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procession silently retired. Rachel's father, with some of his kinsfolk, took an affectionate leave of O'Hara, who, in profound distress at the premature death of his gallant friend, hastened from that “ end of all men,” to seek for consolation in the smiles of his lovely wife.
Oh! blessed news
SoME days elapsed before the extent of the British loss was correctly ascertained. In this battle, so short in duration, with but a small number of troops engaged, the English forces had ninety officers, and upwards of one thousand men, killed and wounded. The Americans suffered comparatively but little, as they estimated their entire casualties at under five hundred men. This disparity in number may be easily accounted for, by the latter having an intrenched position, which, while it sheltered them from the fire of the assailants, afforded a secure rest for the rifle, which on that day was particularly destructive. Four field-officers of distinguished character in the British service
fell. Poor old Colonel Abercrombie, with Majors Pitcairn, Williams, and Spendlove. The Americans, in the death of General Warren, lamented a loss, which they justly considered to be irreparable. : Congress in the interim assembled, and resolved that the war should be prosecuted with vigour. The establishment of an army was immediately voted, and a paper currency directed to be issued for its support. The appointment of a general-in-chief was at the same time decreed, and by a numerous vote of the assembly, the celebrated George Washington was summoned from his retirement at Mount Vernon, and invested with this high command. The nomination of a commander-in-chief was followed by the appointment of thirteen subordinate generals. Twelve companies of riflemen were quickly embodied and marched to headquarters, and early in the month of July, Washington himself set out to assume the command of the united forces of the States. On his journey he was every where received with enthusiastic respect, and escorted by volunteer guards of honour, composed of associated gen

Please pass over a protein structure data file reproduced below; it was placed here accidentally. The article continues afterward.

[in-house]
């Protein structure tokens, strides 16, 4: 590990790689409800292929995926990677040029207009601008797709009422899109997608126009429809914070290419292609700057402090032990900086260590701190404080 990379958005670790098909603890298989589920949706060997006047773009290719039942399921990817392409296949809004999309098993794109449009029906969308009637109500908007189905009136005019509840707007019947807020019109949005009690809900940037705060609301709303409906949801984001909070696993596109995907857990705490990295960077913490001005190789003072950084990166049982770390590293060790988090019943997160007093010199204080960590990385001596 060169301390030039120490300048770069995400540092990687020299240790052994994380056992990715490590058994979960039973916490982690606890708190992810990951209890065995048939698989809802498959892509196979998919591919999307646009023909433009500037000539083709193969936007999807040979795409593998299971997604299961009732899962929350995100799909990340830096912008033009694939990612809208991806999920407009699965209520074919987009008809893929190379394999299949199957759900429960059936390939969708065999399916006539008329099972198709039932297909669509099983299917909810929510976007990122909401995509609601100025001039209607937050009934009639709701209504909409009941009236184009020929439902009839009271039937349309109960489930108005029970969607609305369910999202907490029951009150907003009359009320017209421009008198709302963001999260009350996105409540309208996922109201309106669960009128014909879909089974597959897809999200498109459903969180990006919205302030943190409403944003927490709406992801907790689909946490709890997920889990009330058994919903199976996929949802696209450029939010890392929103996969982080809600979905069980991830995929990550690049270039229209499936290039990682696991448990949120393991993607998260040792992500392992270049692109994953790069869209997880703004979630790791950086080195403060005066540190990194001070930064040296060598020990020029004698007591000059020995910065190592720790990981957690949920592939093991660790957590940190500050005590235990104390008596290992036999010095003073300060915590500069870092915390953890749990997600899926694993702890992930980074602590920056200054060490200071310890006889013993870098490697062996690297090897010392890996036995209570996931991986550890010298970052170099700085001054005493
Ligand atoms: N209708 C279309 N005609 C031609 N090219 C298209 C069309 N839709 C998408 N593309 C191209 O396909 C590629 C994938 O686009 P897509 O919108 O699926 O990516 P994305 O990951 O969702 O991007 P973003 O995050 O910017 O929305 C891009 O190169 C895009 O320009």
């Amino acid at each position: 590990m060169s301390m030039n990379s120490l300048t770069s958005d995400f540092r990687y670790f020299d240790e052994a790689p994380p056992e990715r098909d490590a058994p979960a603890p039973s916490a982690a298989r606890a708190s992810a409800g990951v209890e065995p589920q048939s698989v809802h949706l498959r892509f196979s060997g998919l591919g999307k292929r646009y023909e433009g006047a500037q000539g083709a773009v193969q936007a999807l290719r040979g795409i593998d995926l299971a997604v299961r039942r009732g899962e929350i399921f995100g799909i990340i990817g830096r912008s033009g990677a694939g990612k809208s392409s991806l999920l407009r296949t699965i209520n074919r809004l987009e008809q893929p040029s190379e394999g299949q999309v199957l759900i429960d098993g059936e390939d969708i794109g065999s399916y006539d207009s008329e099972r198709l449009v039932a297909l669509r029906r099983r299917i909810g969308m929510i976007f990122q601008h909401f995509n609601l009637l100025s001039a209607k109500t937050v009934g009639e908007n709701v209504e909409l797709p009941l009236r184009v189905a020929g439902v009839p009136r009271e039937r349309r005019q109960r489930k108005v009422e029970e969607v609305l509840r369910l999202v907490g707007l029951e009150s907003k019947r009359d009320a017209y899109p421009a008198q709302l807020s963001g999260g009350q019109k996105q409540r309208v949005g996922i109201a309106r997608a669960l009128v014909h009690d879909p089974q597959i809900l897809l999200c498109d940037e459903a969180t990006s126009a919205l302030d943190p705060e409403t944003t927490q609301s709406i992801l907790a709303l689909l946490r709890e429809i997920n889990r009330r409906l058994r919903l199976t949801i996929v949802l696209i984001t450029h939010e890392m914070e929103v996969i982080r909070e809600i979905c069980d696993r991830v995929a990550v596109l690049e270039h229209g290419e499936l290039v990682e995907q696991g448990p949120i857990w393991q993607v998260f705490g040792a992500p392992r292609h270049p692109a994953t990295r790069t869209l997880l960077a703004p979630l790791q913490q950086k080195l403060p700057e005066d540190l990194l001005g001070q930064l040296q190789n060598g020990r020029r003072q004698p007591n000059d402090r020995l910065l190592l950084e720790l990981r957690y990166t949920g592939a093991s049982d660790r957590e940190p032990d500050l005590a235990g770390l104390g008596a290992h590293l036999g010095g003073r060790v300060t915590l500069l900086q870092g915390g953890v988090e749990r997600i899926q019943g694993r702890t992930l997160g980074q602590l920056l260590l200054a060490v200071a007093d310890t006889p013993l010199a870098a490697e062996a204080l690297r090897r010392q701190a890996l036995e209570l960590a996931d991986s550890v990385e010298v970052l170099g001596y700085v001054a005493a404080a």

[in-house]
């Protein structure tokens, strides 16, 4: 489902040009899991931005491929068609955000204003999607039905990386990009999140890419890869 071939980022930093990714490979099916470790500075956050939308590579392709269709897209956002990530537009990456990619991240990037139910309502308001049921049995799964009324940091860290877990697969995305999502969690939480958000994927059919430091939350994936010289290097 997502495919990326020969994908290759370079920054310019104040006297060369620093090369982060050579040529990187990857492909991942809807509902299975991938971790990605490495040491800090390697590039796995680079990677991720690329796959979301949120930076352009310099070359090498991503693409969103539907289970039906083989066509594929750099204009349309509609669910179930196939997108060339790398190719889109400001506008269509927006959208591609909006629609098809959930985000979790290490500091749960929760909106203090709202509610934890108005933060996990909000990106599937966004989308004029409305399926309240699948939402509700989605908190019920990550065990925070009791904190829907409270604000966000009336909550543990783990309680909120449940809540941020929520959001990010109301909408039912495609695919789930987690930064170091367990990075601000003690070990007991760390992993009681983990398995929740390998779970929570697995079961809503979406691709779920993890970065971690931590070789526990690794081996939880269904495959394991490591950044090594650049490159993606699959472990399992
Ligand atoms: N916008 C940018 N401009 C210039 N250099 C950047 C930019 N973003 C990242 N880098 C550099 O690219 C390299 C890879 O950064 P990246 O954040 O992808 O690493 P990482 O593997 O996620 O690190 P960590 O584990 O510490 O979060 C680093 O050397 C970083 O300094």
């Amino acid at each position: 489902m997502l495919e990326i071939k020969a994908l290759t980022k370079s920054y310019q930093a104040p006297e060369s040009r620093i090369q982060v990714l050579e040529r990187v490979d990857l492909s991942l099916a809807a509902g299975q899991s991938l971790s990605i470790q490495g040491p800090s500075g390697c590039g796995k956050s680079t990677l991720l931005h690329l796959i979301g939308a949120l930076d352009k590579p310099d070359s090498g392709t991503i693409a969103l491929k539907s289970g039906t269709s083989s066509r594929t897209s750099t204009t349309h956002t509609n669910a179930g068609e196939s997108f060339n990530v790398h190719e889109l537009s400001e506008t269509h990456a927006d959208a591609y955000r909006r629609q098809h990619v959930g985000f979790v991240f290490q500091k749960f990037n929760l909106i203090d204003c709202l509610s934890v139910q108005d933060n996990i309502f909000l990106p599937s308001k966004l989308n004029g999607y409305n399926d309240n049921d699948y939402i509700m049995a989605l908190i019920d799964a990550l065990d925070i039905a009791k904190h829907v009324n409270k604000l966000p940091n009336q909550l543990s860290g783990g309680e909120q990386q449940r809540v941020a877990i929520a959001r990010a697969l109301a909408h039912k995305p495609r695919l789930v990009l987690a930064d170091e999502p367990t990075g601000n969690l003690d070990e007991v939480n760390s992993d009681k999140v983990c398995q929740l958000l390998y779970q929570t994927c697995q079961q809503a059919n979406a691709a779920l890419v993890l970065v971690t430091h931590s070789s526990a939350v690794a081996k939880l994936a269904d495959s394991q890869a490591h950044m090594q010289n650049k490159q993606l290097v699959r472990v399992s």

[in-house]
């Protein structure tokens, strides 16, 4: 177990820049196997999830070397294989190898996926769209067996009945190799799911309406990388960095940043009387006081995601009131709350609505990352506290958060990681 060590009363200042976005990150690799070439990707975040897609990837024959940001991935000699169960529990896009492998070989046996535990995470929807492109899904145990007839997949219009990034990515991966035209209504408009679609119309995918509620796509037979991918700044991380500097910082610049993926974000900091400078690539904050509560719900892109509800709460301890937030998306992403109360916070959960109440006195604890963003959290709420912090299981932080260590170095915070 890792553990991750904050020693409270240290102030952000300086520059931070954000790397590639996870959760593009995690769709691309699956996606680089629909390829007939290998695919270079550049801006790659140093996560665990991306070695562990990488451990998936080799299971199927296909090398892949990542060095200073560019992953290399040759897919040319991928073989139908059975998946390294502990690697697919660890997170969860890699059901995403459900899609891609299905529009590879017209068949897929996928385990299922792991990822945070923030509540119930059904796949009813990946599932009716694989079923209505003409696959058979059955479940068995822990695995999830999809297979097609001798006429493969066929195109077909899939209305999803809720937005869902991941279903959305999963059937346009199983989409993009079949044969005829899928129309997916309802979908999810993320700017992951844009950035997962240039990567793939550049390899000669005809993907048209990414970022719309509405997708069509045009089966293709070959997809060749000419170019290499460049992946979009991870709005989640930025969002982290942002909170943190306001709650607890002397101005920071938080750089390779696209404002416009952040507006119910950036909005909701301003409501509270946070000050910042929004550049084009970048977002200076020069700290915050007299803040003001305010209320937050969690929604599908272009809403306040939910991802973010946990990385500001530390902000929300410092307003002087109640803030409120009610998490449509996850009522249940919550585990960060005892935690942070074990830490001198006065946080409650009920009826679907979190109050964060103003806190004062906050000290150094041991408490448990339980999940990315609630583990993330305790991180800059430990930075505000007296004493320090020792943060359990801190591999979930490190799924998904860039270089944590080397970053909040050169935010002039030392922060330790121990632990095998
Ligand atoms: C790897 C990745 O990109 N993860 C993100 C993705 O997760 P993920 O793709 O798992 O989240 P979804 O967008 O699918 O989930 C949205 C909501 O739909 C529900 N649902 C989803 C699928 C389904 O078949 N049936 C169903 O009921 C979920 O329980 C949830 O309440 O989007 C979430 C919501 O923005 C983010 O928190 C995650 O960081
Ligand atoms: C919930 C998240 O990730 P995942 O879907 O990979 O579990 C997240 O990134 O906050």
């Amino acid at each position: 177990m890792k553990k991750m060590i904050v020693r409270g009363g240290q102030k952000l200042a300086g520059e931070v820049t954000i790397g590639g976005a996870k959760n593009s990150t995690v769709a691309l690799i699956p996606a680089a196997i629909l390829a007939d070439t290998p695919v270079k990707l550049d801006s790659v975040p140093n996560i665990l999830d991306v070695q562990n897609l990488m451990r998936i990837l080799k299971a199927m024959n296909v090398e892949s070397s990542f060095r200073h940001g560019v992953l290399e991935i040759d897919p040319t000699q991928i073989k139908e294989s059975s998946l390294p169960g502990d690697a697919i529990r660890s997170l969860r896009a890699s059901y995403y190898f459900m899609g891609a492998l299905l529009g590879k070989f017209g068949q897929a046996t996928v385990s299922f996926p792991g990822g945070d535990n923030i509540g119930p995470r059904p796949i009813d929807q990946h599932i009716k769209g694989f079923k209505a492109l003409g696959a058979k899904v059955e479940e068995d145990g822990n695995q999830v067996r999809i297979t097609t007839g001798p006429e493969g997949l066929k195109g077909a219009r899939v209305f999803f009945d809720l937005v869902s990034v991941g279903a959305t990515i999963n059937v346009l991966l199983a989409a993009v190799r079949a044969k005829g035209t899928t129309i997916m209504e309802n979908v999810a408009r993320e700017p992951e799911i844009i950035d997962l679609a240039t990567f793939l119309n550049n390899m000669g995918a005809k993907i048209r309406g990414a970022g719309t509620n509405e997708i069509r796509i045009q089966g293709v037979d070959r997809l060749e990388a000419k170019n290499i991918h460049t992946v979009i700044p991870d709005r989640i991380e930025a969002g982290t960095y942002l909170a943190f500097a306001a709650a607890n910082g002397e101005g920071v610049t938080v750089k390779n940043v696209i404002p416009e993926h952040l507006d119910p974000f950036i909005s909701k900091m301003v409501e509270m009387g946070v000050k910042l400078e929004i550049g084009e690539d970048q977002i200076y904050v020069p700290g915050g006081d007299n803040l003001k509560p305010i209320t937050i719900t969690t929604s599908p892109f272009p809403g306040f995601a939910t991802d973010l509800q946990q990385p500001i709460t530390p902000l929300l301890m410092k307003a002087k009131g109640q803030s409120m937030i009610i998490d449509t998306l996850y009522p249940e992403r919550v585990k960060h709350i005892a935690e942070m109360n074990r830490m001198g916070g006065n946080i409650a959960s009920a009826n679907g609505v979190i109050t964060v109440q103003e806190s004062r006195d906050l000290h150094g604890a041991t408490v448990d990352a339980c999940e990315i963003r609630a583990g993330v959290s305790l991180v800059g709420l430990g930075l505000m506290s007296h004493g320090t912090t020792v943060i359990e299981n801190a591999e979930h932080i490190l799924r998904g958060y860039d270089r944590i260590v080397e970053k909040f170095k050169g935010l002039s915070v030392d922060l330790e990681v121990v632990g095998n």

tlemen-congratulated in public addresses by the principal congress of Massachusets and New York-the idol of American liberty arrived at the camp of Cambridge.
The British troops still occupied their intrenched position on Bunker's-Hill, defended on the side next Mystic River by several floating batteries, and on the other by a frigate anchored between Boston and Charleston. The Americans were encamped on Prospect-hill, Winter-hill, and Roxbury, each communicating with the other by small intermediate posts. General Ward was with the right at Roxbury, Lee had the left at Prospect-hill, Washington in person commanded the centre of the revolutionary army. The American general did not for a moment remain inactive, Boston was closely blockaded, and all communication with the country interrupted. The English forces, confined within the place, were consequently subjected to many privations, but these they bore with characteristic fortitude, and it was determined that the town should hold out to the last extremity. A period of nearly three months passed on, the Americans gaining an accession
to their strength daily, and the situation of the army and royalists in Boston becoming still more gloomy, O'Hara had been some time restored to his accustomed health, and Mrs. O'Hara and her infant son were quite well. Mahony had recovered the use of his wounded limb, and his “ darline” had produced a chopping boy.
In a few days after the battle of Bunker'sHill, Captain O'Hara, for his gallant conduct on that occasion, was placed as aid-de-camp on the staff of General Gage. Reinforcements were anxiously expected from England, and never indeed were they more wanted,
In the beginning of September, a frigate arrived with despatches and a Gazette ; among the promotions there appeared in the list, « Captain Frederic O'Hara from the fortyseventh regiment, to be major in the twentysecond, yice Miller deceased." This news to Mrs. O'Hara was truly delightful; the twentysecond had just returned a skeleton from foreign service, and were recruiting in Ireland, where they would probably be stationary a considerable time. General Gage was also recalled